The grief that accompanies the loss of a loved one is crippling. In Feeling Left Behind, author Kim Murdock relates and empathizes with that pain because she’s been there. She knows what it feels like to be woefully blindsided by music or at the grocery store, to reconsider the future alone, and to connect with a person who is no longer alive. You will relate to her chapters as she describes:
● The crushing desire to freeze time and isolate yourself
● The unstable phase of “firsts”― first holidays, birthdays, anniversaries
● The anger and sadness at seeing other couples
● The loss of self, empathy, security, and tolerance
● The heartbreaking sadness of getting rid of their belongings
● And so much more
This is not a step-by-step guide on how to grieve. Kim outlines every detail of her experience as well as the experiences of her widow/widower friends to show you that you are not alone. You are normal. And you deserve as much time as possible to figure out how to survive in your own way.
Kim Murdock is a writer and editor who has made it her mission to help those dealing with the loss of a loved one, particularly a spouse. After becoming a widow at 42, she didn't want people to tell her how to heal or that everything happens for a reason. She just wanted to know that her feelings were normal. She spent almost three years working with a grief counselor and joined a young widows group, becoming good friends with many widows/widowers. Having these outlets to share her feelings and know she wasn't alone was really the only thing that helped her.
In gratitude to the widows and widowers who helped her, she decided to pay it forward and support others suffering a loss. In Feeling Left Behind, she shares her experiences and feelings to help others know they aren't alone and that their feelings are normal. In a candid and heartfelt way, she expresses what many–maybe even most–grieving people feel and experience.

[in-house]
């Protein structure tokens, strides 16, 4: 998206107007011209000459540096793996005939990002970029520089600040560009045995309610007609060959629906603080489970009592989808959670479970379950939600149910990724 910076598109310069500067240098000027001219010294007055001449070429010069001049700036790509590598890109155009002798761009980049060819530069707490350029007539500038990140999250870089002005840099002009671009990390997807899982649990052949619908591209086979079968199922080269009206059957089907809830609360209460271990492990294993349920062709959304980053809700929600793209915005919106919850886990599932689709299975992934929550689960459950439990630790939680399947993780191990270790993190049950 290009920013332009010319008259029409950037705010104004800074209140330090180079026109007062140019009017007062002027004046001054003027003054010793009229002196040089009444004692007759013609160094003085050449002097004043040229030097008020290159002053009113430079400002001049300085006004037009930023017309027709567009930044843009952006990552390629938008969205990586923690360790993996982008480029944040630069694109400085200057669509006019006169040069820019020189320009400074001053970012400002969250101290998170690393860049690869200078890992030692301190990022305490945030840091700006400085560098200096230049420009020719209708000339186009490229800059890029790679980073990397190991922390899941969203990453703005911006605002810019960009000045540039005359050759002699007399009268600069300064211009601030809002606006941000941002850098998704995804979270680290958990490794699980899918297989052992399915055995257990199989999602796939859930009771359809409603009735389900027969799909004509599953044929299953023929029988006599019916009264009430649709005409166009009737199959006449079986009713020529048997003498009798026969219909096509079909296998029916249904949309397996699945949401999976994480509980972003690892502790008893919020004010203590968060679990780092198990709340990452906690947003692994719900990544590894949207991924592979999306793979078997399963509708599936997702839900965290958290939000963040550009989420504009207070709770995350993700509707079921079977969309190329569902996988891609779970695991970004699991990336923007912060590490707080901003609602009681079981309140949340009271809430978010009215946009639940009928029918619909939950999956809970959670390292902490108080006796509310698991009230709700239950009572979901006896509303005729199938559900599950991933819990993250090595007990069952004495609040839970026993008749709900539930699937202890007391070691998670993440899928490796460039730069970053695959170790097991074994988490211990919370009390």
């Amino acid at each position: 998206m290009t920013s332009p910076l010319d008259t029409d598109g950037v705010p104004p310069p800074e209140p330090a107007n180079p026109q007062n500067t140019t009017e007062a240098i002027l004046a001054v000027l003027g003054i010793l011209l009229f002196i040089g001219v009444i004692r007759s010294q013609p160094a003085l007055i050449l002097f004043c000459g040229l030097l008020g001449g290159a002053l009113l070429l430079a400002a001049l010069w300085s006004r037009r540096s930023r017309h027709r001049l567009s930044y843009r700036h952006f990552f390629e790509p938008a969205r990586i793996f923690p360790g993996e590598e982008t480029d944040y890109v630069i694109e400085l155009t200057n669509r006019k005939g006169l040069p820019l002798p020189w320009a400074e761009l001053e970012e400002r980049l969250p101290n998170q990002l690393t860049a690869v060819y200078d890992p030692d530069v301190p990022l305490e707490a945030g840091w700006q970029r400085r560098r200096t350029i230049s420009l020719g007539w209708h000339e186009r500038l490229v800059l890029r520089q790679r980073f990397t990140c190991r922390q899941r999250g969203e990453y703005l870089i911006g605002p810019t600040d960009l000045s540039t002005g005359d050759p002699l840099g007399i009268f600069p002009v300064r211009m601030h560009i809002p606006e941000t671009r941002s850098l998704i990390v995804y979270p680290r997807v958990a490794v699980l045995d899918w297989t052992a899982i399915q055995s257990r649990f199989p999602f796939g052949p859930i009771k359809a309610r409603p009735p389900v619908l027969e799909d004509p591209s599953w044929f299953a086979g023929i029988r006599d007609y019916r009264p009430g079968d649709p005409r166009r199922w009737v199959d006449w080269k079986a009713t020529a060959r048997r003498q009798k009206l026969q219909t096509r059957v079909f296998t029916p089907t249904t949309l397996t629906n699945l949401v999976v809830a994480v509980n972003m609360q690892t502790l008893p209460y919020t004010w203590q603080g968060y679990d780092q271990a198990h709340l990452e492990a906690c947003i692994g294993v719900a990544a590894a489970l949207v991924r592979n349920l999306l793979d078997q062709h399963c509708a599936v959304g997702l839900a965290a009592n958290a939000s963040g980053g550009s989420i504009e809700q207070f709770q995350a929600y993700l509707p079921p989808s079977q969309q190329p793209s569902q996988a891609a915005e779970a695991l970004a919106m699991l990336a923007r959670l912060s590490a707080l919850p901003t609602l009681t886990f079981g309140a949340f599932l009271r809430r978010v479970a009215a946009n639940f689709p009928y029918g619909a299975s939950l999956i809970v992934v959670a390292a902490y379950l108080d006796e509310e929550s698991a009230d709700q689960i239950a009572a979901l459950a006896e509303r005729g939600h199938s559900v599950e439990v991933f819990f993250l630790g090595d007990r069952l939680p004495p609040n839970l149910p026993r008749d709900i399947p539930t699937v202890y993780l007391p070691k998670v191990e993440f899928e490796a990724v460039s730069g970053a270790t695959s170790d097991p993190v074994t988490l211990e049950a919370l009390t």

I love holiday traditions. Once I have an experience and like it, I repeat it until it becomes a tradition. My favorite is Christmas Eve dinner. Since I was a little girl, my family has gathered on Christmas Eve for dinner (now vegan) and playing games. We usually invite “orphans” with no place to go. I stuff my face and relish the games. When my husband died, I wanted to cancel this dinner, as it felt too painful without him. But my family wanted to continue the tradition. I now once again look forward to it every year. We used to attend the Denver Christmas parade, but I couldn’t continue that tradition without my husband. Obviously, other traditions I had with just my husband (e.g., drinking cider during tree decorating) are gone. But I’ve maintained the traditions I've had with my mom. One tradition is visiting a small mountain town, Georgetown, where we go each year. We purchase roasted chestnuts from a local nonprofit with a booth in the middle of the town’s quaint Christmas market. We also enjoy driving to Golden, another small town, to watch its annual Christmas parade. It’s a small-town parade where the kids throw candy, and Santa arrives on the fire truck. It’s not sophisticated, but it’s charming. I love our traditions!
Feeling Left Behind: Permission to Grieve
In my past, I was that person who loved Christmas. The song “It’s the Most Wonderful Time of the Year” was true for me. I spent the holiday season doing all the traditional festivities and enjoying every minute of it. My husband and I would go to the Christmas parade and sit in the grandstand seats, and I would squeal with joy when Santa and the floats cruised by me. We decorated the house with many Christmas decorations, including a Dickens village and a fresh, beautiful Christmas tree every year. Twice, we even went to the mountains to cut down our own Christmas tree. We had a Santa with reindeer on the lawn, a Santa by the front door, lights on the bushes, giant candy canes hanging from the tree, and toy soldiers leading up to the door. We used only dishes decorated with Christmas themes. We had Christmas sheets, a Christmas bath mat, and Christmas hand towels.